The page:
The Vlachs are an ethnic minority of Serbia, with their own language and culture, which inhabits a vast region in the east of the country, next to the Danube riverbank. Throughout history, the Vlachs have maintained a close relationship with magic and other areas of the supernatural: shamanism, witchcraft, trances, spiritism, black magic, vampirism, cult of the dead... most of these practices remain as real beliefs in today's communities, constituting an alive spiritual culture of a unique wealth in modern Europe 21st century.
The spiritual cult of Vlachs have been always associated to sacred places of Nature, and the myth of Muma Paduri (The Mother of the Woods) represents a distinctive figure about it: A female-alike figure, dressed in white, able to transform into an animal and travel several miles in a second. The incredible particularity of this myth is that it still represents a real belief for certain segments of the population. Numerous living witnesses declare to have seen her or have had contact with her. Thus, The Mother of the Woods continues to appear periodically in the depths of the Vlach forests, staining them with a halo of mysticism.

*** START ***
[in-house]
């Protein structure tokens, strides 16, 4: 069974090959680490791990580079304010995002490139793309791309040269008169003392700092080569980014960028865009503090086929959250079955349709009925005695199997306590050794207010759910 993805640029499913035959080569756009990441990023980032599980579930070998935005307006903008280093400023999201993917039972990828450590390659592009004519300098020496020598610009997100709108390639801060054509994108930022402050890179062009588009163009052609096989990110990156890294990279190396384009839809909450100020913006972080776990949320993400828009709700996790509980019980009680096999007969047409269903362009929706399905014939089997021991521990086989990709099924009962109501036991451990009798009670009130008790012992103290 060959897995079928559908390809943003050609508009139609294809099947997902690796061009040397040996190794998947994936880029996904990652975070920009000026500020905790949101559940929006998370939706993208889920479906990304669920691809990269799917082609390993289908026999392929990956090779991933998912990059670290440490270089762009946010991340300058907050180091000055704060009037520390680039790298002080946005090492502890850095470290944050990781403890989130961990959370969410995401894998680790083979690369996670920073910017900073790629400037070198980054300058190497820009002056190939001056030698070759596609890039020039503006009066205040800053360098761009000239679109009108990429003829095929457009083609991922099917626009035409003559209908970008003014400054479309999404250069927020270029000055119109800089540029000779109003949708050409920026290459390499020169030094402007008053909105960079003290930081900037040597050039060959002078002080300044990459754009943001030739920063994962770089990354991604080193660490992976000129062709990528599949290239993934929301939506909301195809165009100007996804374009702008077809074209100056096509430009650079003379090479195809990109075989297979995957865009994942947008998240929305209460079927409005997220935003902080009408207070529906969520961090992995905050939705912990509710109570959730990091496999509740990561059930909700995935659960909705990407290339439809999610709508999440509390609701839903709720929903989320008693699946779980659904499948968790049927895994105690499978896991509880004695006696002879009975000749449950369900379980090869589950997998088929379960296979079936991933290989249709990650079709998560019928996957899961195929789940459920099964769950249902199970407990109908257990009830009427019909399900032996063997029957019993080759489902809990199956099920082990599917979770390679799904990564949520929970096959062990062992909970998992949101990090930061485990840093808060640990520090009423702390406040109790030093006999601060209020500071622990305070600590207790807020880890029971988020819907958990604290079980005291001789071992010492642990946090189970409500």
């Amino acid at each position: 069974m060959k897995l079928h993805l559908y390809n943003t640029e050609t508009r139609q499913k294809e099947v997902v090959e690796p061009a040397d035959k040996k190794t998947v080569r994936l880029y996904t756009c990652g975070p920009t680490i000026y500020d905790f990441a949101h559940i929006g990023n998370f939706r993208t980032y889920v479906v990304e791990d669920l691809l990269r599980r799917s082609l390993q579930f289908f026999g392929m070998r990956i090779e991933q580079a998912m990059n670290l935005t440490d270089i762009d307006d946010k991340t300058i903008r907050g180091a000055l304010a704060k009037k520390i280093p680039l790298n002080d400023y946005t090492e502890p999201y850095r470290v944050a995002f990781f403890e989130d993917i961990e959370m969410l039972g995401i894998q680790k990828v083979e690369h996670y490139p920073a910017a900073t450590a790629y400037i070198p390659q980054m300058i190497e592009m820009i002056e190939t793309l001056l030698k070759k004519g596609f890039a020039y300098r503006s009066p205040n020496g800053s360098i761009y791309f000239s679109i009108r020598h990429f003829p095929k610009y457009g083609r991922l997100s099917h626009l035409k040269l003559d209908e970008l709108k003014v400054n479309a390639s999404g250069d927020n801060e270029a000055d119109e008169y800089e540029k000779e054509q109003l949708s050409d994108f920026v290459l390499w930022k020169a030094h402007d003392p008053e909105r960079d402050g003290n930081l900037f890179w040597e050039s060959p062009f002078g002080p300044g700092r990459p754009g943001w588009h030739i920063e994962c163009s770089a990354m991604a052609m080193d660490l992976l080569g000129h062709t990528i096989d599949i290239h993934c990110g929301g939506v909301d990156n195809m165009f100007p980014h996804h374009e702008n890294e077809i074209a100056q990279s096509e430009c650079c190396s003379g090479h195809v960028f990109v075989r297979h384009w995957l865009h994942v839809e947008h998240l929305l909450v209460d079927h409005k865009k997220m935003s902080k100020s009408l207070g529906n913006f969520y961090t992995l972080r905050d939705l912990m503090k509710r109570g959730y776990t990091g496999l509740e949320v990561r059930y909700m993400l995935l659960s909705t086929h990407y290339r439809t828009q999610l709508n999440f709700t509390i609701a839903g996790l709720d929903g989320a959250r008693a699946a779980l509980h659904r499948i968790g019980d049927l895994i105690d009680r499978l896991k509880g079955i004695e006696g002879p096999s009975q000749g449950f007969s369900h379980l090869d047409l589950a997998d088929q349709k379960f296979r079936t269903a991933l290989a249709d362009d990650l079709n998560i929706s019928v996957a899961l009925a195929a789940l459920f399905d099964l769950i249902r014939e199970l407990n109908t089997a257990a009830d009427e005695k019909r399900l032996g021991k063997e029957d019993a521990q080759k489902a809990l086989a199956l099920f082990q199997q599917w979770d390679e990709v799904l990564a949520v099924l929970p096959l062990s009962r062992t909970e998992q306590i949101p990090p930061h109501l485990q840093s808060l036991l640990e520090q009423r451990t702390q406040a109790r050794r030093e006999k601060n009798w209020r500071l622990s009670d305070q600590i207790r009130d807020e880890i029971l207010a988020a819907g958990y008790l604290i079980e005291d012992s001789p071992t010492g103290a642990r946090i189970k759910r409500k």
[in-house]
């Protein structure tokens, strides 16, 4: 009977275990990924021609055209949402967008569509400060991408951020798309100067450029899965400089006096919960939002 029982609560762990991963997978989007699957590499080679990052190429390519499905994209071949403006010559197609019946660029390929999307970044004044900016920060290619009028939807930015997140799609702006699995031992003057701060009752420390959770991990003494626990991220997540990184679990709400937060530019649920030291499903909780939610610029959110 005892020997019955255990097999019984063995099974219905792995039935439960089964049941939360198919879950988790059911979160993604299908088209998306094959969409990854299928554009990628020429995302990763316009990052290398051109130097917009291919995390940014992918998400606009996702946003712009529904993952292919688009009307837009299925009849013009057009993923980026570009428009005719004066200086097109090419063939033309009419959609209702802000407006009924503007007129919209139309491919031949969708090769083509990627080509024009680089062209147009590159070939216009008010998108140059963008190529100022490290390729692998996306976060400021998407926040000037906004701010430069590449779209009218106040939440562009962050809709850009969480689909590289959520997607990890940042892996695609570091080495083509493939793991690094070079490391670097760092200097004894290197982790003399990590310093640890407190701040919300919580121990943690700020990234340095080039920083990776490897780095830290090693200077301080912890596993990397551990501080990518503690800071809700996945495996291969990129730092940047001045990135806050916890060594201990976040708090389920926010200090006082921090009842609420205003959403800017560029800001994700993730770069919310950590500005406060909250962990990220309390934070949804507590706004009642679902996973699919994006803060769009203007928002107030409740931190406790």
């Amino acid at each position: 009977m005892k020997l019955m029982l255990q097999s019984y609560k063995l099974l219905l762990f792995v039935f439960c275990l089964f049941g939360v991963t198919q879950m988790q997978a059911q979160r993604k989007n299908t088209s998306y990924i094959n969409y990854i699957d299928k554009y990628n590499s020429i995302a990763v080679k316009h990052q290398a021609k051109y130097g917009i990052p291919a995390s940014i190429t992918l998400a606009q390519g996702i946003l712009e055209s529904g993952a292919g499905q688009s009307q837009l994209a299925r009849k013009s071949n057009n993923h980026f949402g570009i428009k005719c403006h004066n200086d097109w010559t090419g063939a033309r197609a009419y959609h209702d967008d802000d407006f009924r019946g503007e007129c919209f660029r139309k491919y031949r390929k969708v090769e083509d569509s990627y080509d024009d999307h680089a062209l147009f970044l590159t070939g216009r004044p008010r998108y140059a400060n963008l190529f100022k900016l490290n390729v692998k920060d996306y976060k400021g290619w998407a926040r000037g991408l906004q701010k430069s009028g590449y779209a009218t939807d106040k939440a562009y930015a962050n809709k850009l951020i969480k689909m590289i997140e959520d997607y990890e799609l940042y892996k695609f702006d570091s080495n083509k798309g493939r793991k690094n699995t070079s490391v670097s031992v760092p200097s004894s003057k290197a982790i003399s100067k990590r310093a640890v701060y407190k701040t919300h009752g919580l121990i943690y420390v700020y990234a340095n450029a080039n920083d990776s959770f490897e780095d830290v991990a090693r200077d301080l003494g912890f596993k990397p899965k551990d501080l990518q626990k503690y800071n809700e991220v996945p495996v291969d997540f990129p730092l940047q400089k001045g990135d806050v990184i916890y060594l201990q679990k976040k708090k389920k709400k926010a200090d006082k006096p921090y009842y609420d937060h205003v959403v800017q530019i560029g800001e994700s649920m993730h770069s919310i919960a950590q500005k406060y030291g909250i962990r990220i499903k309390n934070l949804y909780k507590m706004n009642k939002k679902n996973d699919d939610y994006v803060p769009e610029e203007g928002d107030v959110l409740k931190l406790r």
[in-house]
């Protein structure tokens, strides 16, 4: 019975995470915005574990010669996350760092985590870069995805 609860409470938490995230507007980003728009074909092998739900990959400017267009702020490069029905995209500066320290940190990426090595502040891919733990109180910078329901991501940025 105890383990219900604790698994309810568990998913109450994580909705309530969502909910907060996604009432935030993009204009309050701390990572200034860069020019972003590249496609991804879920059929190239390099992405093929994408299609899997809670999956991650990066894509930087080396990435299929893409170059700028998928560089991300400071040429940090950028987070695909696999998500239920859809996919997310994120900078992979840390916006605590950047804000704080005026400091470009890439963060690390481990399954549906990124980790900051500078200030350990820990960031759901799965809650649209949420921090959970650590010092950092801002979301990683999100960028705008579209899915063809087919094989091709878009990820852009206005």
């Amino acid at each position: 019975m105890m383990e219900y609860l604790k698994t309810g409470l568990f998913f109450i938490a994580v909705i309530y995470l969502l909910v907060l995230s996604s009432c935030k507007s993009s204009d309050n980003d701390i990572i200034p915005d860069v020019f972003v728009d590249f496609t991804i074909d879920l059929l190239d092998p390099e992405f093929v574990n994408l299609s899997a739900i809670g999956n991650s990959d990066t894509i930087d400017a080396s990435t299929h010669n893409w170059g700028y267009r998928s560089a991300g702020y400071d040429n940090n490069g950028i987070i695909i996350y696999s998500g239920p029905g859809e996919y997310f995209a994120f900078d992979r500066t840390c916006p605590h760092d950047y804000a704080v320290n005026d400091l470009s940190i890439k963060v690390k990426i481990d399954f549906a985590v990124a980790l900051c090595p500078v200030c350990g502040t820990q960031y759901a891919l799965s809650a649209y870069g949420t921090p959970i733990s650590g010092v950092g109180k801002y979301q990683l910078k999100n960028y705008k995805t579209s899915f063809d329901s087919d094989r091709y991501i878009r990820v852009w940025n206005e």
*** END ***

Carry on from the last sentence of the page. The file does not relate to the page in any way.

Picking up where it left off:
From the dawn of time, several phenomena happen around Man without he can give a rational explanation. Magic has been one of the responses historically used by various civilizations to deal with the unknown. "Muma Paduri" is an essay based on the magic and spiritual beliefs of the Vlach people, in which I question our relationship with the supernatural. And I wanted to include question of my own skepticism, using photography as a vehicle for an initiatory journey to bring perception beyond comprehension. The images are forced to cross the limits of documentary representation to get to glimpse the non-visible, in a journey that travels from the rational to a dreamlike territory: the heart of the forests in which the steps of Muma Paduri still resonate.